With supply-chain glitches worldwide causing product shortages, and price hikes for food and consumer goods, Canadian inflation hit a three-decade high in December, Statistics Canada said today.
Canada's Consumer Price Index (CPI) rose 4.8% December, compared to the same month in 2021 – the highest since 1991.
The rise comes as economists across North America in recent months have debated whether inflation is transitory and caused by temporary supply chain disruption or whether it is here for the long term.
The consensus seems to be that there is no one-size-fits-all inflation gauge for the retail sector because it comprises a wide range of items.
Food is a category of particular concern because it consumes about 16.4% of the average household budget, according to Statistics Canada data from 2019.
Canada’s Food Price Report 2022, produced by the University of British Columbia (UBC) and three other Canadian universities, projects that Canadian food prices will increase an average of between 5% and 7% this year. That is the highest predicted increase in the 12 years that university researchers have produced the annual report.
Some academics told BIV they are skeptical about reports projecting massive price inflation.
“Why pull the alarm bell?” asked UBC professor James Vercammen. “There’s no real evidence of long-term price inflation, and when I look back over the years of various disruptions, we seem to always come through it better than expected.
Retail Council of Canada CEO Diane Brisebois told BIV that retail inflation stems from a confluence of factors, including COVID-19 shutdowns at factories, restrictions on retail stores during the pandemic and climate change.
"A lot of factories around the world have been facing labor shortages, or lockdowns, so that obviously slows down the production of goods," she said. "If you look at climate, it has had a huge impact on farmers and crops. So that impacts input."
Brisebois lamented how things have changed, compared with early fall 2021, when it seemed promising that retailers could soon get operations back to normal. Then the Omicron variant started spreading, spurring new lockdowns and supply chain disruptions.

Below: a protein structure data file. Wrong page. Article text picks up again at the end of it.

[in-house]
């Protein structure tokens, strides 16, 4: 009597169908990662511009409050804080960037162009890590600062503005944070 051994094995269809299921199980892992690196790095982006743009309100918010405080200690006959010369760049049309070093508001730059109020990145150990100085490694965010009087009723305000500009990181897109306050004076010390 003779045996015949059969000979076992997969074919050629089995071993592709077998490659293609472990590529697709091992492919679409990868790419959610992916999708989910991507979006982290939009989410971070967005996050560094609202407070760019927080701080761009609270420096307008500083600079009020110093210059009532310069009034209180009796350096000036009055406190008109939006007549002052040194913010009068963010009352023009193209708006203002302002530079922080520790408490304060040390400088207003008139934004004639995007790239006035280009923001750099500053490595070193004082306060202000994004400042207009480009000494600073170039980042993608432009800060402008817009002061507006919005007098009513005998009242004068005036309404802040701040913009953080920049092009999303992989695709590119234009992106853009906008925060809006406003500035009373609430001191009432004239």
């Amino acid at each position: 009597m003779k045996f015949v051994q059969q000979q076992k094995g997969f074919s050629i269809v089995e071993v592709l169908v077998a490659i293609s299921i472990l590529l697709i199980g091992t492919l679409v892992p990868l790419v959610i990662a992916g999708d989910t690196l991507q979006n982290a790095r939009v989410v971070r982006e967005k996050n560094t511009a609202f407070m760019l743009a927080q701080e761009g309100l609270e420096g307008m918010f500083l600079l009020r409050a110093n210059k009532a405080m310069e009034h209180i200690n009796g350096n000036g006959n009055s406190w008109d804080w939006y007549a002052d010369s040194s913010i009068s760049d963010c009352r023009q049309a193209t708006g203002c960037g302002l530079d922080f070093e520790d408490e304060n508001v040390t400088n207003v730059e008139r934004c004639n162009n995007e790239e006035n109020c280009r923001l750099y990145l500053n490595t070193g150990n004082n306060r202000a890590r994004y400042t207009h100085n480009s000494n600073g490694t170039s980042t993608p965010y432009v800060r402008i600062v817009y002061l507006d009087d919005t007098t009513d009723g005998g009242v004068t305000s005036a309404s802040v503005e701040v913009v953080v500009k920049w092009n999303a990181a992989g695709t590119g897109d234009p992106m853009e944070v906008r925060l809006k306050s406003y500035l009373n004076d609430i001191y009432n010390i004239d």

Around that time, B.C. executives let loose with a steady stream of warnings about risks to their supply chains.
“We certainly are experiencing, and hearing a lot about, labour shortages,” A&W Food Services of Canada CEO Susan Senecal told an investor conference call in October.
That same month, Aritzia CEO Brian Hill told investors that his company was struggling to get products to stores.
“We see these shortages continuing,” he said. “The shortages are twofold. They’re, one, because we have factory disruptions through the effects of COVID-19 in some of these countries that we’re dealing with … and then, the second thing is the freight times, and shipping times, are exponentially longer than they were. So, it’s a double whammy.”
Hill said Aritzia needs to spend more money to build stores, to make products and to ship products than it did previously.
“It’s costing more money to hire people, and get them on our teams,” he said. “It’s costing more everywhere we look.”
Over at Lululemon Athletica Inc. (Nasdaq:LULU), CEO Calvin McDonald in December told investors a similar tale of supply-chain woes.
He then, on January 10, added that the Omicron variant had hit Lululemon's sales by causing staff to be sick and for stores to operate at reduced capacity and reduced hours in some locations. He added that these phenomena are likely to cause Lululemon to report fourth quarter sales and profit at the low end of previous guidance.
Retail analyst and DIG360 owner David Gray expects supply chain glitches to continue through 2022.
He told BIV that Bank of Canada interest-rate hikes could be a wild card that buffets some retailers even harder than expected.
“This would be a game changer in terms of disposable income and consumer confidence, after so many years of exceptionally low rates. Think of all the young adults who have not experienced true inflation.” •